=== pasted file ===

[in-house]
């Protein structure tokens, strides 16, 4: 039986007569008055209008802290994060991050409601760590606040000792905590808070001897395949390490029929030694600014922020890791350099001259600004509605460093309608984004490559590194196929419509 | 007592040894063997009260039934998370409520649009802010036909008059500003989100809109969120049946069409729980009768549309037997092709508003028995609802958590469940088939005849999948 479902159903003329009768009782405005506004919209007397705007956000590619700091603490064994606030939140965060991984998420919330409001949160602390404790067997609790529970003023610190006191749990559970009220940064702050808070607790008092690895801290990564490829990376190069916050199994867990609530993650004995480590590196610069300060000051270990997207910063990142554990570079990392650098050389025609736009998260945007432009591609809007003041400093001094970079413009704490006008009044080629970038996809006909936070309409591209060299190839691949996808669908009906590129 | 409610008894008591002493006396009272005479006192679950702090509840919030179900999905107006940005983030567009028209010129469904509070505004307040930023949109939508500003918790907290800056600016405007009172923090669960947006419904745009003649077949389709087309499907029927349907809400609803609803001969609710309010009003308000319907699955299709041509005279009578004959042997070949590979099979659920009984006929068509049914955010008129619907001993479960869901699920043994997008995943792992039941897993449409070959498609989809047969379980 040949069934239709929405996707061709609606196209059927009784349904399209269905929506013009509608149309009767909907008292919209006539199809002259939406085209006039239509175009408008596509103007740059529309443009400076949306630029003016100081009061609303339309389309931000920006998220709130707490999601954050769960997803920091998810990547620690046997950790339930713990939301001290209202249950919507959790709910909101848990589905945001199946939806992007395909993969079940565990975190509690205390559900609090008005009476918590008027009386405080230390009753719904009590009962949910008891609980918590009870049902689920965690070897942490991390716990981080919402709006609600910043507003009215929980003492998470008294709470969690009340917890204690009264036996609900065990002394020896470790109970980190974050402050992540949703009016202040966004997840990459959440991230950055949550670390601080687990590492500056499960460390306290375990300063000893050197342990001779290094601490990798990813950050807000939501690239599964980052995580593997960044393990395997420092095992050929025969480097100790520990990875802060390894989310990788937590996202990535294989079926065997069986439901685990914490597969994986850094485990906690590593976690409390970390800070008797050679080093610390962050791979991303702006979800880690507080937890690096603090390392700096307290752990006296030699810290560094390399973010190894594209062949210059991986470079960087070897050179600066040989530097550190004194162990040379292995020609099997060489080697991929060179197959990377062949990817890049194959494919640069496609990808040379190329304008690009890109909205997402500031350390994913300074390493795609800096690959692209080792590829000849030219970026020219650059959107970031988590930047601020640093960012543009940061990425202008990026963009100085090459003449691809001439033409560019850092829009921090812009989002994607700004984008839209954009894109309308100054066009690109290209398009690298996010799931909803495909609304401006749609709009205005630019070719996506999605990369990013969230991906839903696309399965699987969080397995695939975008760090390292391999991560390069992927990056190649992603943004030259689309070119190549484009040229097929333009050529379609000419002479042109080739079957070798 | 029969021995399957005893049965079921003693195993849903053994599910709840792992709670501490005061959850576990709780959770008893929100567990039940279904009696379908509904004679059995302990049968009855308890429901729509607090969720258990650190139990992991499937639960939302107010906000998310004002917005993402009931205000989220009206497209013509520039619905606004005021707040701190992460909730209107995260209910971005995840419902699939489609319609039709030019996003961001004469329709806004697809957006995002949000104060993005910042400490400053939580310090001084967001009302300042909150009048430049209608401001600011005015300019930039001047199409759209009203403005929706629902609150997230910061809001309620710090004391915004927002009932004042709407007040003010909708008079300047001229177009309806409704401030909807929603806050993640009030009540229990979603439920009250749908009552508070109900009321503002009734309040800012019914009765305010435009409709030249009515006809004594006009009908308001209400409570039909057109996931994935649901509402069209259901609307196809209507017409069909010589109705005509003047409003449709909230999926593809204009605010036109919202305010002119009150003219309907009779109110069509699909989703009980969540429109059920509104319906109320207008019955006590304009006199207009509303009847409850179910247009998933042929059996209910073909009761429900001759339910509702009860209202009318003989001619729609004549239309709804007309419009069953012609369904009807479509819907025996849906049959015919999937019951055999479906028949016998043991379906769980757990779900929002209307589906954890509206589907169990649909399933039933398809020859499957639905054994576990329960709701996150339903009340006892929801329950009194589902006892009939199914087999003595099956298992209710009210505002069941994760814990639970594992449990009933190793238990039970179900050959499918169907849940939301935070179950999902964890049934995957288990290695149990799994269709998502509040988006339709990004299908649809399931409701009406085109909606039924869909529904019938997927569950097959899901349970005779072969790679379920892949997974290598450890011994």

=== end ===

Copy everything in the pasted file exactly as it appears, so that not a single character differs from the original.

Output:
[in-house]
């Protein structure tokens, strides 16, 4: 039986007569008055209008802290994060991050409601760590606040000792905590808070001897395949390490029929030694600014922020890791350099001259600004509605460093309608984004490559590194196929419509 | 007592040894063997009260039934998370409520649009802010036909008059500003989100809109969120049946069409729980009768549309037997092709508003028995609802958590469940088939005849999948 479902159903003329009768009782405005506004919209007397705007956000590619700091603490064994606030939140965060991984998420919330409001949160602390404790067997609790529970003023610190006191749990559970009220940064702050808070607790008092690895801290990564490829990376190069916050199994867990609530993650004995480590590196610069300060000051270990997207910063990142554990570079990392650098050389025609736009998260945007432009591609809007003041400093001094970079413009704490006008009044080629970038996809006909936070309409591209060299190839691949996808669908009906590129 | 409610008894008591002493006396009272005479006192679950702090509840919030179900999905107006940005983030567009028209010129469904509070505004307040930023949109939508500003918790907290800056600016405007009172923090669960947006419904745009003649077949389709087309499907029927349907809400609803609803001969609710309010009003308000319907699955299709041509005279009578004959042997070949590979099979659920009984006929068509049914955010008129619907001993479960869901699920043994997008995943792992039941897993449409070959498609989809047969379980 040949069934239709929405996707061709609606196209059927009784349904399209269905929506013009509608149309009767909907008292919209006539199809002259939406085209006039239509175009408008596509103007740059529309443009400076949306630029003016100081009061609303339309389309931000920006998220709130707490999601954050769960997803920091998810990547620690046997950790339930713990939301001290209202249950919507959790709910909101848990589905945001199946939806992007395909993969079940565990975190509690205390559900609090008005009476918590008027009386405080230390009753719904009590009962949910008891609980918590009870049902689920965690070897942490991390716990981080919402709006609600910043507003009215929980003492998470008294709470969690009340917890204690009264036996609900065990002394020896470790109970980190974050402050992540949703009016202040966004997840990459959440991230950055949550670390601080687990590492500056499960460390306290375990300063000893050197342990001779290094601490990798990813950050807000939501690239599964980052995580593997960044393990395997420092095992050929025969480097100790520990990875802060390894989310990788937590996202990535294989079926065997069986439901685990914490597969994986850094485990906690590593976690409390970390800070008797050679080093610390962050791979991303702006979800880690507080937890690096603090390392700096307290752990006296030699810290560094390399973010190894594209062949210059991986470079960087070897050179600066040989530097550190004194162990040379292995020609099997060489080697991929060179197959990377062949990817890049194959494919640069496609990808040379190329304008690009890109909205997402500031350390994913300074390493795609800096690959692209080792590829000849030219970026020219650059959107970031988590930047601020640093960012543009940061990425202008990026963009100085090459003449691809001439033409560019850092829009921090812009989002994607700004984008839209954009894109309308100054066009690109290209398009690298996010799931909803495909609304401006749609709009205005630019070719996506999605990369990013969230991906839903696309399965699987969080397995695939975008760090390292391999991560390069992927990056190649992603943004030259689309070119190549484009040229097929333009050529379609000419002479042109080739079957070798 | 029969021995399957005893049965079921003693195993849903053994599910709840792992709670501490005061959850576990709780959770008893929100567990039940279904009696379908509904004679059995302990049968009855308890429901729509607090969720258990650190139990992991499937639960939302107010906000998310004002917005993402009931205000989220009206497209013509520039619905606004005021707040701190992460909730209107995260209910971005995840419902699939489609319609039709030019996003961001004469329709806004697809957006995002949000104060993005910042400490400053939580310090001084967001009302300042909150009048430049209608401001600011005015300019930039001047199409759209009203403005929706629902609150997230910061809001309620710090004391915004927002009932004042709407007040003010909708008079300047001229177009309806409704401030909807929603806050993640009030009540229990979603439920009250749908009552508070109900009321503002009734309040800012019914009765305010435009409709030249009515006809004594006009009908308001209400409570039909057109996931994935649901509402069209259901609307196809209507017409069909010589109705005509003047409003449709909230999926593809204009605010036109919202305010002119009150003219309907009779109110069509699909989703009980969540429109059920509104319906109320207008019955006590304009006199207009509303009847409850179910247009998933042929059996209910073909009761429900001759339910509702009860209202009318003989001619729609004549239309709804007309419009069953012609369904009807479509819907025996849906049959015919999937019951055999479906028949016998043991379906769980757990779900929002209307589906954890509206589907169990649909399933039933398809020859499957639905054994576990329960709701996150339903009340006892929801329950009194589902006892009939199914087999003595099956298992209710009210505002069941994760814990639970594992449990009933190793238990039970179900050959499918169907849940939301935070179950999902964890049934995957288990290695149990799994269709998502509040988006339709990004299908649809399931409701009406085109909606039924869909529904019938997927569950097959899901349970005779072969790679379920892949997974290598450890011994």